Two of America’s greatest historians reexamine the nation’s foundation – to understand it in all its complexity


And, of course, even the democracy they created was not very democratic. “We the people” did not include blacks, women, or even white men who did not own land. (Nonetheless, as Wood notes, it was the most representative and participatory system in the world at the time.)

But the deepest fault was the preservation of slavery. Although the word “slavery” did not appear in the Constitution, the drafters allowed the slave trade to continue until 1807 to prevent the southern states from leaving ship. And yet the Constitutional Convention was the closest America came to abolishing slavery until after the Civil War. Wood and Ellis both write that the Revolution galvanized opposition to slavery not only in the North but also in Virginia. Wood notes that the first anti-slavery convention in world history met in Philadelphia in 1775. After the war, Massachusetts, Connecticut, and Rhode Island passed laws eliminating the slave trade. The editors knew how hypocritical their tolerance of slavery was after talking for years about breaking free from their slavery in England.

Wood refutes the myth that only the delegates from the South owned slaves: he notes that John Hancock of Boston, John Dickinson of Philadelphia, and Robert Livingston of New York were all slave owners. But none of them were proud of it, and many delegates from the North thought the institution was wasting away. “No prominent member of the revolutionary generation,” writes Ellis, “ever attempted to argue that slavery was morally compatible with the values ​​of the Declaration.

Yet there was something that the revolutionary generation cared about even more than the abolition of slavery, and that was the creation of a nation. At the start of the Constitutional Convention, the delegates from the North introduced a clause abolishing slavery. The southern states vehemently opposed and the northern delegates nodded. Why? Wood quotes Madison’s desperate line: “As great as the evil is, a dismemberment of the Union would be worse. Ellis writes that if South Carolina had had to choose between independence and maintaining slavery, it would have chosen to preserve slavery. It is a difficult position to negotiate.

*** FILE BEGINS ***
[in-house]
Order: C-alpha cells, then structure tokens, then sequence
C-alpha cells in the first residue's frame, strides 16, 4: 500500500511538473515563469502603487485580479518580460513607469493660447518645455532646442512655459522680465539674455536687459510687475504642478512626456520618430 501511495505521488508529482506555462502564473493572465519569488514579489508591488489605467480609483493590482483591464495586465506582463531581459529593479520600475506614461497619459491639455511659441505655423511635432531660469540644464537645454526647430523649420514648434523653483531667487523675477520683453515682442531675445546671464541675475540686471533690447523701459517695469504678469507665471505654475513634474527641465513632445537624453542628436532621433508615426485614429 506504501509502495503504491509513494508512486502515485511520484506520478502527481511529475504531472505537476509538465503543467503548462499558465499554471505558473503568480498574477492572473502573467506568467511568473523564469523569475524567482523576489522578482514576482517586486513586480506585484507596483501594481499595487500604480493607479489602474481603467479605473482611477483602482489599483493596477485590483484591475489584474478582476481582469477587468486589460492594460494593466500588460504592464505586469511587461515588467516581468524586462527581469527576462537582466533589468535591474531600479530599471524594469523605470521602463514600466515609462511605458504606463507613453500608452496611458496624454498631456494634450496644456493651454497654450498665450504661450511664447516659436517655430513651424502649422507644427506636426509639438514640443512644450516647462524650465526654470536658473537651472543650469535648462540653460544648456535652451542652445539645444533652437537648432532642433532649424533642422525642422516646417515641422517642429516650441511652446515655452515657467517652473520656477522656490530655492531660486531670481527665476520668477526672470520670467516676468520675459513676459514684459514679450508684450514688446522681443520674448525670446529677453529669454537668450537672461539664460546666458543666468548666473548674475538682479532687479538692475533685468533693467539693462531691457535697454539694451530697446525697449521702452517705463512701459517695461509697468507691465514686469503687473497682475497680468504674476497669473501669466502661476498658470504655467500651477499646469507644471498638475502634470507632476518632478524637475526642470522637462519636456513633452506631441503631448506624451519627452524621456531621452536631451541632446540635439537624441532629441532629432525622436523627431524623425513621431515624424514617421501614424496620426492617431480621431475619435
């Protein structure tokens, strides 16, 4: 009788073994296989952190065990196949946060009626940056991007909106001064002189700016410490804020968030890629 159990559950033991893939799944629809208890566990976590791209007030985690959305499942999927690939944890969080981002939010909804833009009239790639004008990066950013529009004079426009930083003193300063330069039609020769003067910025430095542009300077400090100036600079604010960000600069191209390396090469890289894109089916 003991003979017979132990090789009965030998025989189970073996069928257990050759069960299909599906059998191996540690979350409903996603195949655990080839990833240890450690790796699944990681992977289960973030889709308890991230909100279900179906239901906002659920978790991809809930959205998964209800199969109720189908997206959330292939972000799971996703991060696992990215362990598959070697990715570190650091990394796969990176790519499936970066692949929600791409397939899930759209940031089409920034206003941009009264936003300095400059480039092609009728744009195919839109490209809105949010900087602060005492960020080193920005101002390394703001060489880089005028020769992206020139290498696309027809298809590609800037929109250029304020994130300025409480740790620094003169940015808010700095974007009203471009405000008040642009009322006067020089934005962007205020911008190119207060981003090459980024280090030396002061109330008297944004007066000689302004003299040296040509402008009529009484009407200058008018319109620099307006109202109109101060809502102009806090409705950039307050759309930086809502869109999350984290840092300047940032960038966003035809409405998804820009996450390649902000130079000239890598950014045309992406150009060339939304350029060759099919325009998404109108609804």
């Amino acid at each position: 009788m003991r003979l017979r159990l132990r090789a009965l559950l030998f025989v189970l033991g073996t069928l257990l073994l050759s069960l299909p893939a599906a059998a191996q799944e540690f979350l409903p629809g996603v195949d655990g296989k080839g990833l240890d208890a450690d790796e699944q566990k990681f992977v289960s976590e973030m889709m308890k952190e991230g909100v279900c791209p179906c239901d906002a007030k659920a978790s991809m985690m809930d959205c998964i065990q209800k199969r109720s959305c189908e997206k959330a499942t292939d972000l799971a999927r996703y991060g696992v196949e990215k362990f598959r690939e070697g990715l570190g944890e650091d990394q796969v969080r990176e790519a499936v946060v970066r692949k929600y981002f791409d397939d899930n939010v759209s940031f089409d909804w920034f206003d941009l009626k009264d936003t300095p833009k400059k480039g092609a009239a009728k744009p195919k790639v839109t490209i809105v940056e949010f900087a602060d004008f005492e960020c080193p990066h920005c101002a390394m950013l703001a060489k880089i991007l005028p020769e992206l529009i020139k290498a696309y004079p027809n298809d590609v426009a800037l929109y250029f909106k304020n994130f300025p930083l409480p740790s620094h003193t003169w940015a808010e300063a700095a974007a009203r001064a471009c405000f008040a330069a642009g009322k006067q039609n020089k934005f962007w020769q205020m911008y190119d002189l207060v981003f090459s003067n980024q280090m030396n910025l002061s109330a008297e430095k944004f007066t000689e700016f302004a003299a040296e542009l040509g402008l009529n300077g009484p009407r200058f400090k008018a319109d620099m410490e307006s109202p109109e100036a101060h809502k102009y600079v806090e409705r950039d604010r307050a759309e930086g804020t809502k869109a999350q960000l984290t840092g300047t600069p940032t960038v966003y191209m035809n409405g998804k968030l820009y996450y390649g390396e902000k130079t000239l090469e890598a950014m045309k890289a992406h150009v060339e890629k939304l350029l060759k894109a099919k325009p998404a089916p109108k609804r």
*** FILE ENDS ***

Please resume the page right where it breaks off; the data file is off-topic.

Although Wood signed a letter criticizing some of the arguments of Project 1619, he and Ellis see issues of race and slavery as the great flaws in America’s birth. “The two unchanging legacies of the Cause,” Ellis writes, “American independence and slavery established the central contradiction in American history from the very beginning. What enriches these two books is their moral complexity. Despite our central contradiction, both Wood and Ellis believe in what they call a “little r” civic republicanism, a sense of public interest embedded in our foundation. Yes, there may be flaws in our software, but the Constitution also contains a built-in autocorrection mechanism: it can be changed. Union can be made more perfect.

Can America really be great if we are built on a foundation that includes slavery? Ellis and Wood would both say that while the Constitution contains this terrible flaw, it also contains the remedy for the wrongs of democracy – if we choose to use it.

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